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Shirl Boyce


After 20 years of helping companies and employees find workers and work, Shirl Boyce is about to begin his own step in that direction. The 64-year-old is leaving the Boise Valley Economic Partnership to take a position with Boise State University. Boyce, whose job at the Partnership included attracting new companies to the Treasure Valley, will be the new development director for the Selland College of Applied Technology. On his last day with the Partnership, Boyce sat down with BW to talk about why Boise needs smarter workers, and why magazine articles alone won't draw new companies.

Boise Weekly: With all of the hype Boise gets, why do we need 'economic developers?'

It only lasts for a short amount of time. Go back and look at last year; we were Number One in Forbes [ranking for places to do business.] This year, we're Number Four.

You don't live or die by those things. They are indicators. Even though we get that kind of stuff, the message doesn't necessarily get to the right people, and that's the people who are making the decisions.

You have two choices when you're dealing with your economy: You can be reactive or proactive. If you're reactive, you suffer the wages of getting buffered about by the storm. You can figure that 6 to 8 percentage of your area's jobs can be lost at any time. And that's a bunch. And you have no control over it. They are business decisions.

We're not just looking at businesses outside the area. We're also looking to assist, where possible, our existing businesses and their expansions. Keep in mind, one fundamental truth is that our best companies are often the best targets for our competitors. Our businesses here are being marketed all the time for expanding.

Yet it's hard to imagine something like Micron picking up and moving.

If you go back to the 1990s, when we were involved in the competition for that $1.3 billion Micron piece that actually went to Lehi, Utah, the Italians were vying for that, and they threw several hundred million dollars of incentives down on the table. It shows you how big those things are.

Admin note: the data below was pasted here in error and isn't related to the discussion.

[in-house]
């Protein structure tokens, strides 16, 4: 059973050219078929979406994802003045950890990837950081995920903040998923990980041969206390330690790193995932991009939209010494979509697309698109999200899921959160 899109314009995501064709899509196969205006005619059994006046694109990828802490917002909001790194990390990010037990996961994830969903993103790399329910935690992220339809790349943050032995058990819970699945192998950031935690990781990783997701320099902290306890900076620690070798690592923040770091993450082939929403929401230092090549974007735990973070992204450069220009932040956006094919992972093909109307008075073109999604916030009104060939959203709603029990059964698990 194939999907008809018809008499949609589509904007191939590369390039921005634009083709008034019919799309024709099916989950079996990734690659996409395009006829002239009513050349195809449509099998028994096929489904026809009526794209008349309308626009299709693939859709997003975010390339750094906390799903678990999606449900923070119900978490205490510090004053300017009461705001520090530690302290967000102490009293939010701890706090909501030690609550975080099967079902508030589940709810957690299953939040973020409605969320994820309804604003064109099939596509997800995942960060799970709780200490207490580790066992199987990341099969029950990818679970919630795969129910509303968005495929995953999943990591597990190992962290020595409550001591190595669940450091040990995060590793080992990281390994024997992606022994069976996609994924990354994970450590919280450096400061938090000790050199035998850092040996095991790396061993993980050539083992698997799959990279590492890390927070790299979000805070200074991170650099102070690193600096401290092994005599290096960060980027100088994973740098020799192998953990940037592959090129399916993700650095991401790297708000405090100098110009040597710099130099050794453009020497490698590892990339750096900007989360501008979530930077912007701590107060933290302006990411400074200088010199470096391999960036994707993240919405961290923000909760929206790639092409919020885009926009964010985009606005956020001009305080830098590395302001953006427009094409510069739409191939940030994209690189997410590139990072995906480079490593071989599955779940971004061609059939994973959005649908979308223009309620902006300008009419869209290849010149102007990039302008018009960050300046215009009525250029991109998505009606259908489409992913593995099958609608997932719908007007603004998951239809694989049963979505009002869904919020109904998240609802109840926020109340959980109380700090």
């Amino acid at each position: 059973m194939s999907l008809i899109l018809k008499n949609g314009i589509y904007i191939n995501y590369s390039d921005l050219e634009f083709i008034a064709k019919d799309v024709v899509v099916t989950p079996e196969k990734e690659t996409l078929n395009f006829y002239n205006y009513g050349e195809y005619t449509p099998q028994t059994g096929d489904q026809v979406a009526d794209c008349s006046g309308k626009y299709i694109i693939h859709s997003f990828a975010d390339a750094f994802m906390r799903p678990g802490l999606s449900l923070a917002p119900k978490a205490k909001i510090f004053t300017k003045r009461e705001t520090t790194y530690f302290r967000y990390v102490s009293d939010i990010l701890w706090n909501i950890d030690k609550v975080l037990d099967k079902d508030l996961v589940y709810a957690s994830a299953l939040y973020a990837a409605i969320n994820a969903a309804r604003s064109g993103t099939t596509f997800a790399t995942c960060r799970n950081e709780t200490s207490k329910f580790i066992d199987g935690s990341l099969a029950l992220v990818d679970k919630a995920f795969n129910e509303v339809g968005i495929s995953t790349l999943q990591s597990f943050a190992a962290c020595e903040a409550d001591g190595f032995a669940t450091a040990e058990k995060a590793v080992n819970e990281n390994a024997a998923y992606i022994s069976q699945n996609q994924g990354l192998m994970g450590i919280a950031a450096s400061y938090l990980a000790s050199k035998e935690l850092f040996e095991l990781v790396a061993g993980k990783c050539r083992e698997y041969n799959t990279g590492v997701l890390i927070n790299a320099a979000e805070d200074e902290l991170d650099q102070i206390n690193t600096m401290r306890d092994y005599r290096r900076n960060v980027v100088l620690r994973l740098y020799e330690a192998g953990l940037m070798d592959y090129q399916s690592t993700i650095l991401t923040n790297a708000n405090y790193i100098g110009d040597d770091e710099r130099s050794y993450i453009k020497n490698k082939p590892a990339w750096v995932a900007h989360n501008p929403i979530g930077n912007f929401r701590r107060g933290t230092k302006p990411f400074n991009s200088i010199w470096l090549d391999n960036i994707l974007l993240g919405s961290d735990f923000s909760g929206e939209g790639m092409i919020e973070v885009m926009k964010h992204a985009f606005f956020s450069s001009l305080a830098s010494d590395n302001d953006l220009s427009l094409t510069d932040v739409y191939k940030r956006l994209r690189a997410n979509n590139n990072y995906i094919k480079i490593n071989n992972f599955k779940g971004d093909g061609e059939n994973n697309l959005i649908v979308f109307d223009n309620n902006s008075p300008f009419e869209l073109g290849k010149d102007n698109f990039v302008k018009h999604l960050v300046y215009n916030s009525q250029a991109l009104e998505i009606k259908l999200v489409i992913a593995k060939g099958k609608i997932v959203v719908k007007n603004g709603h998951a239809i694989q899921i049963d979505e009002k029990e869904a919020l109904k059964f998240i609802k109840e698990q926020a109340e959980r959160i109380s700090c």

Let's talk about workforce development, I'd like to touch on that a little bit.

You should touch on it a whole bunch. It's serious. The demographers have been telling us since 1986 that we are going to suffer huge, huge deficits when it comes to workforce. And it's largely because we've got the Baby Boomers retiring. There just aren't any cohorts behind them. It's sheer numbers.

So we're really running headlong into that.

We all love the technology, but what's happening is that with technology comes efficiency. Especially in the manufacturing area. You find much more being done with fewer people. Idaho, up until just recently, was a natural resources state: Wood products, mining and agriculture. And look at what technology has done in each of those industries. The people that you do have working there, have to have higher skills. One of the big, big points that is not recognized in this, is that almost 46 percent of our jobs today in this country do not require a four-year academic degree. But it requires some sort of post-secondary certification, such as you would find in a technical school.

What about recent studies that show that while unemployment is low, the jobs aren't necessarily high-wage jobs?

You need both. The thing to keep in mind is that there's still a need for--and this is probably an oversimplification--you still have to have people that build the roads, that build the facilities within which all this is done.

When you talk about wages, boy this is a really sticky wicket, because I don't want to say for a moment that someone doesn't have the right to make a good living, because they do. They all do. But you have to bring something to the table. You can't have someone with no skills enter a job and make huge dollars. It's not going to happen. The worker has to bring something to the table as well.